House Republicans are attempting to fast-track the controversial pipeline that would carry crude oil from tar sands mining in Alberta, Canada, across the US heartland and down to refineries in Texas.
The House Energy and Power Subcommittee approved a bill that requires President Obama to make a decision on the Keystone Pipeline by November 1.
If he were to do so, he would have to over-rule demands for further review by the Environmental Protection Agency and ignore the protests of local communities that would be affected along the 1,700-mile pipeline route.
House Republicans seem bent on upping the nation’s consumption of tar sands oil, presumably to reduce oil imports from the MidEast.
The strategy is blind to the environmental consequences of tar sands production, which has an environmental and emissions footprint that is several times larger than traditional crude oil. ,
The increased impact is due to the large amounts of energy, water and solvents needed to separate the crude oil from sand with which it is mixed in geological deposits.
Existing sections of the Keystone pipeline have suffered a series of spills in recent months, including one that shut down the town of Keystone itself for several days.
On its way to Texas, the pipeline would cross over the Ogallala Aquifer, a shallow, vast aquifer that holds much of the water for the Great Plains. A spill there would be disastrous for the region’s main water source.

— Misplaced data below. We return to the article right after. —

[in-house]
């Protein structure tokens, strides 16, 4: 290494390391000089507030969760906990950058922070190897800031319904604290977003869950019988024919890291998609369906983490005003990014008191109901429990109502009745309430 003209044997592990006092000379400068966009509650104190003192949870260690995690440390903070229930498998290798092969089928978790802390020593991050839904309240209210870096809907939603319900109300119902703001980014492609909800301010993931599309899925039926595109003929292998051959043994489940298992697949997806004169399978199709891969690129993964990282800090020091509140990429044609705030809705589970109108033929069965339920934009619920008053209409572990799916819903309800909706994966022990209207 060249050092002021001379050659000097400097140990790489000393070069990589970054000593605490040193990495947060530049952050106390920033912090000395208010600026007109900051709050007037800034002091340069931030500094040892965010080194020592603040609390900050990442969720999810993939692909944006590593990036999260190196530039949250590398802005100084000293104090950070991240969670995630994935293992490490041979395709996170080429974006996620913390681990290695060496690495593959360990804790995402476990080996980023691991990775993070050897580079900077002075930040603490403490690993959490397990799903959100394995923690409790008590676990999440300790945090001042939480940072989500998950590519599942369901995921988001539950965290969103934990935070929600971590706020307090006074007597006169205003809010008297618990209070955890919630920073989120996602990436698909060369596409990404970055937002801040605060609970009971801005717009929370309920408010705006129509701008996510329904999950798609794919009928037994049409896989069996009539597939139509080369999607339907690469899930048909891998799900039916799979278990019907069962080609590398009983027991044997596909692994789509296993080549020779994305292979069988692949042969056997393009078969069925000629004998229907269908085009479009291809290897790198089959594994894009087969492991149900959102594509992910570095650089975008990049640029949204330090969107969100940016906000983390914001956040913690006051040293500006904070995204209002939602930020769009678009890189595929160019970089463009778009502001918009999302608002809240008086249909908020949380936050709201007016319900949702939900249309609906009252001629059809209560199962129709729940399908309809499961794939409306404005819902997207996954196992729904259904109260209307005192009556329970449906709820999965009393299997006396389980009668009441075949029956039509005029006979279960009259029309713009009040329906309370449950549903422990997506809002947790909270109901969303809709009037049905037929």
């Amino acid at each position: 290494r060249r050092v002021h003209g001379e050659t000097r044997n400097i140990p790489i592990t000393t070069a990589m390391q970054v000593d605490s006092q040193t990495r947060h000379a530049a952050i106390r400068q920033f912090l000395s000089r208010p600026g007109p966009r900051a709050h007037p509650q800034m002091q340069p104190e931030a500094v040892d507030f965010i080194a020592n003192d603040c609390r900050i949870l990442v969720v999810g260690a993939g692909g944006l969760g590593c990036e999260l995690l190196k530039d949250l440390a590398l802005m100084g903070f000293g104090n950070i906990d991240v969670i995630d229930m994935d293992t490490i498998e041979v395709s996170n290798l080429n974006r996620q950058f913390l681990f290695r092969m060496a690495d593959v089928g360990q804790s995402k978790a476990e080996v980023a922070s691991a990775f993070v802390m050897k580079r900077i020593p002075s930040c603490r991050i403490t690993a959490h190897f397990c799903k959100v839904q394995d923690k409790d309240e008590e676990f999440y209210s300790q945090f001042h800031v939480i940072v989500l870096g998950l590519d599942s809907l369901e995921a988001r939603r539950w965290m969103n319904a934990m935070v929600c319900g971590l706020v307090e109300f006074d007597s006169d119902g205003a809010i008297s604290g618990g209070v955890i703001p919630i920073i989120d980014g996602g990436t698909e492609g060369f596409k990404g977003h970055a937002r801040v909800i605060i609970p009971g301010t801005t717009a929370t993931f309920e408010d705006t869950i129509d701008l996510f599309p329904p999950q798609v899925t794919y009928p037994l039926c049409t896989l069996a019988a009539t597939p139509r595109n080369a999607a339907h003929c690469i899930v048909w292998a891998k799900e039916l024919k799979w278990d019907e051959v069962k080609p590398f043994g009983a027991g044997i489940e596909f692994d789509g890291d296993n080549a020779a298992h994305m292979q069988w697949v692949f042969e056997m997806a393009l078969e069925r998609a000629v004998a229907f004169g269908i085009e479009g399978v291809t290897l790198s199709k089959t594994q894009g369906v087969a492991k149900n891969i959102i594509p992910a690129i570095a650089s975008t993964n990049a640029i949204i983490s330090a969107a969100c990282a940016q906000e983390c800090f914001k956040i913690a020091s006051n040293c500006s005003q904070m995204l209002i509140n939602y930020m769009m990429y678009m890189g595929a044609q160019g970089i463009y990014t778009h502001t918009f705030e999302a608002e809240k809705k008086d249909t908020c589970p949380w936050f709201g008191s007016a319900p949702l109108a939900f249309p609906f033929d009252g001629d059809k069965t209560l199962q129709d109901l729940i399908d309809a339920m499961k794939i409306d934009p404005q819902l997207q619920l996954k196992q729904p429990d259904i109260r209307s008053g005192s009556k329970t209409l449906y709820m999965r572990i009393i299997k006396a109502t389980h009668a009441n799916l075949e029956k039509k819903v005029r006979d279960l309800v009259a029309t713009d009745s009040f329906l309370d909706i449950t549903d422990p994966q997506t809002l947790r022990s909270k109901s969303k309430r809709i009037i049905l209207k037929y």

More than 100,000 people have written to the State Department in the past month alone opposing the pipeline. Environmental groups want the project scrapped entirely, while other groups are calling for a slow, cautious approach.
Experts see construction of the pipeline as an incentive to produce even more tar sands gas. If the pipeline doesn’t get built, Alberta is expected to produce a glut of oil in the near term, and Congressional Republicans, as usual, are prepared to serve the oil industry over all other concerns.
Senator James Inhofe, a notorious climate change denier, reportedly is working on a bill to repeal a 2007 provision that restricts the federal government’s use of high-carbon fuels, such as those produced from the Alberta tar sands.
"The fossil fuel industry now has the ability to write and pass legislation that defies common sense. With tar sands pipelines bursting frequently in the US, the last thing that should be moving is legislation that would enable future oil disasters in the midwest," says Tony Iallonardo, a spokesman for the National Wildlife Federation.
Manitoba Protects Boreal Forest
There is also some good news concerning Canada.
The provincial government of Manitoba announced it is granting permanent legal protection to nearly two million acres of the endangered Heart of the Boreal Forest – an area the size of Yellowstone National Park – in accordance with the wishes of the indigenous community that is the guardian of this land.
For over seven years, environmental groups have been calling on Manitoba to honor the right of the Poplar River First Nation to manage its own traditional lands in the Boreal Forest and to keep out unwanted industrialization, transmission lines, forestry and road building.
The protected area will be managed for its wilderness values – safeguarding vital populations of woodland caribou, wolves and millions of migratory songbirds – while ensuring First Nations can use these dense woods for sustainable community development.
The government’s move is a big first step towards the creation of a World Heritage Site that would protect more than 10 million acres of Manitoba’s important Boreal Forest and stave off its industrialization and destruction.